• Between cosmopolitanism and parochialism: return migration of early-career Israeli academics

    Emil Israel; Nir Cohen (SpringerOpen, 2022-10-01)
    Abstract Mobile academics have traditionally been conceived as cosmopolitan subjects who favor cultural diversity and search for new professional opportunities abroad. Their return to the homeland could therefore be interpreted as a sign of parochialism, which narrows down their professional opportunities and limits their exposure to global resources. In this article, we compare returning and non-returning academics with respect to their parochial and/or cosmopolitan tendencies. Drawing on a sample of 223 Israeli Early-Career Researchers (ECRs), we examine their cosmopolitan—or otherwise parochial—propensities and assess the effect they have on their return decisions. We use statistical tests to analyze the effects of cultural orientation, attachment to the homeland-based national community, and patriotic feelings on their propensity to return. Our findings suggest that in comparison with their co-nationals who opted to remain abroad, returning ECRs exhibit higher levels of parochialism, reflected through inter alia stronger communal dispositions and patriotic attachment as well as geographically limited job search.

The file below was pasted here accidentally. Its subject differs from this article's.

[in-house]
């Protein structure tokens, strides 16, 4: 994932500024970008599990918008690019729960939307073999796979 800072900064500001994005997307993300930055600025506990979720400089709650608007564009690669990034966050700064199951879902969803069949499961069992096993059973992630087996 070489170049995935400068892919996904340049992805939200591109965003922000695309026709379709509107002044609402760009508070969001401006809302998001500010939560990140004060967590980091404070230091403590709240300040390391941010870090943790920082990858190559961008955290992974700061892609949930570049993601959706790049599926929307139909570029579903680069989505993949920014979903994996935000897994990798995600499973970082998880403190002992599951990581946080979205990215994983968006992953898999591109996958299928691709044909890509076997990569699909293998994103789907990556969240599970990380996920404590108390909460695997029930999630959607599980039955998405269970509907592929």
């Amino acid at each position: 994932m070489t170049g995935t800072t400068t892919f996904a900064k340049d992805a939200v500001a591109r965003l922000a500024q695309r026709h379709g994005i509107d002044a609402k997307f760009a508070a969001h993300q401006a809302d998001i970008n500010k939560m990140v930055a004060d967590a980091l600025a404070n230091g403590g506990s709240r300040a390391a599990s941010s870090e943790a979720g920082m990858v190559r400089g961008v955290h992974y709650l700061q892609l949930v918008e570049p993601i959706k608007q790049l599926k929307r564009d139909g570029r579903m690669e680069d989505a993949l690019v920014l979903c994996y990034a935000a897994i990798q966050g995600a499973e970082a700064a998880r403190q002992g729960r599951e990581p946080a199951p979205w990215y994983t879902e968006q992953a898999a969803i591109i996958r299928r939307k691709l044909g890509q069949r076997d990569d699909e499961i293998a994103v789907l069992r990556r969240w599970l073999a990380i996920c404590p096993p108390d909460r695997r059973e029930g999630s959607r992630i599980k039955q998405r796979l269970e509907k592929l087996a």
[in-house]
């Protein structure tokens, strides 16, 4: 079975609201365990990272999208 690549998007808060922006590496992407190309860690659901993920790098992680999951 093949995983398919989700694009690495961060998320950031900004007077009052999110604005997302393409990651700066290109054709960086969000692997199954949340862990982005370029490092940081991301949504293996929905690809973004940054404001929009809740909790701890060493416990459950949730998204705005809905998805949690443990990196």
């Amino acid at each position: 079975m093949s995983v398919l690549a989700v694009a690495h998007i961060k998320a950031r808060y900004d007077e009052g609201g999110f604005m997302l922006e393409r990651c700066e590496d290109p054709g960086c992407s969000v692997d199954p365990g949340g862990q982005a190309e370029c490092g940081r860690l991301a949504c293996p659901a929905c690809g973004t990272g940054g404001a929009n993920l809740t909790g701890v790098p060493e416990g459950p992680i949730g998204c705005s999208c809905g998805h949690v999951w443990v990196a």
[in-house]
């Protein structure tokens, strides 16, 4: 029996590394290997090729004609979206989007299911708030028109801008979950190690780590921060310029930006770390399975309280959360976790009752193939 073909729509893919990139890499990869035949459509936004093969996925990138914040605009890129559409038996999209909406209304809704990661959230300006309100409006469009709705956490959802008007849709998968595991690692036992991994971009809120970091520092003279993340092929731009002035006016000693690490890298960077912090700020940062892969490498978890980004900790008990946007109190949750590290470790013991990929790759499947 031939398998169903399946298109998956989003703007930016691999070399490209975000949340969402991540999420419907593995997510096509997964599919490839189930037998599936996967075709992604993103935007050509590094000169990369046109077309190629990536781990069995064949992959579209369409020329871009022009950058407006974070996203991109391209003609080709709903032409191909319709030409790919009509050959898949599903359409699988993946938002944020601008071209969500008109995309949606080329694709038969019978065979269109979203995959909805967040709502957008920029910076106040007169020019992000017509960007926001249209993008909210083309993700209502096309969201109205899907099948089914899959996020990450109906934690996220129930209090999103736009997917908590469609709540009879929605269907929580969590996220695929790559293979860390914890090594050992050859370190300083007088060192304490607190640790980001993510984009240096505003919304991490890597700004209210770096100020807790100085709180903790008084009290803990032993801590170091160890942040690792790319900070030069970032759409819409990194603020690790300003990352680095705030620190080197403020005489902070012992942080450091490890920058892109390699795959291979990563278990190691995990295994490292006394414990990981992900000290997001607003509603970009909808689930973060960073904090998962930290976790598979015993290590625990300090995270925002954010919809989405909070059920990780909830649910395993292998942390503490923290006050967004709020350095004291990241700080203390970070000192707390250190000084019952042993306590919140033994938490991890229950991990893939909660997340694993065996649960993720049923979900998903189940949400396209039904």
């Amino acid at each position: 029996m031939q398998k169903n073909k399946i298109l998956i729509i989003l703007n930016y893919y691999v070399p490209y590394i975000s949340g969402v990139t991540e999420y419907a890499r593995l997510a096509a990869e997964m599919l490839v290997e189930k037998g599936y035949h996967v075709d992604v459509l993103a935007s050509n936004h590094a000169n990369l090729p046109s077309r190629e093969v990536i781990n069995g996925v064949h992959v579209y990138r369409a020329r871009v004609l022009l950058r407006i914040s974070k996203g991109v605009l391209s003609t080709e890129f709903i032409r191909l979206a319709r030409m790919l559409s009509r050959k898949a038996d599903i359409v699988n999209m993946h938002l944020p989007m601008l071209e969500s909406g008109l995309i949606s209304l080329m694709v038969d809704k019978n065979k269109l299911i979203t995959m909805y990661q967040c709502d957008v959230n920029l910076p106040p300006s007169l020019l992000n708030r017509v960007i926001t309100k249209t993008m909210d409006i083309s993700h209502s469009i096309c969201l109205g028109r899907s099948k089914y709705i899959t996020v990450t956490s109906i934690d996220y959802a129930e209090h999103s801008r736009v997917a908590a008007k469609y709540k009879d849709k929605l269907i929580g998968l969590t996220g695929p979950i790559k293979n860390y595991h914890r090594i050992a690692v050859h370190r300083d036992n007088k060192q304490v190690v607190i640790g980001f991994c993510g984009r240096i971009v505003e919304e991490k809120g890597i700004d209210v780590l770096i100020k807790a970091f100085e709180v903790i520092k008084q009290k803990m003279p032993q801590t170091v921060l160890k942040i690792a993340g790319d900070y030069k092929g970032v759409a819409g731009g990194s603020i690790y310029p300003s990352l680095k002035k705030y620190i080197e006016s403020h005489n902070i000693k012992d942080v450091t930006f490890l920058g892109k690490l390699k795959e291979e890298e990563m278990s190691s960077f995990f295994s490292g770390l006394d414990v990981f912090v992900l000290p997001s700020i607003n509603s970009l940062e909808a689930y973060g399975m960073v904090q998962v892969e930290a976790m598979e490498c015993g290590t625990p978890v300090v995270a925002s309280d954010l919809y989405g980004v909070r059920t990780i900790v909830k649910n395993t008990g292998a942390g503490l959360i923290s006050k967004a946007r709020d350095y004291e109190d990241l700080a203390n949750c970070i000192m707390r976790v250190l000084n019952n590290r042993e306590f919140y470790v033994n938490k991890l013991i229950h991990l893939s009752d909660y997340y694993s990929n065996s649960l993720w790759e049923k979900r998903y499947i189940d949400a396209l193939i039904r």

• Should they stay or should they go? A case study on international students in Germany

    Sascha Krannich; Uwe Hunger (SpringerOpen, 2022-09-01)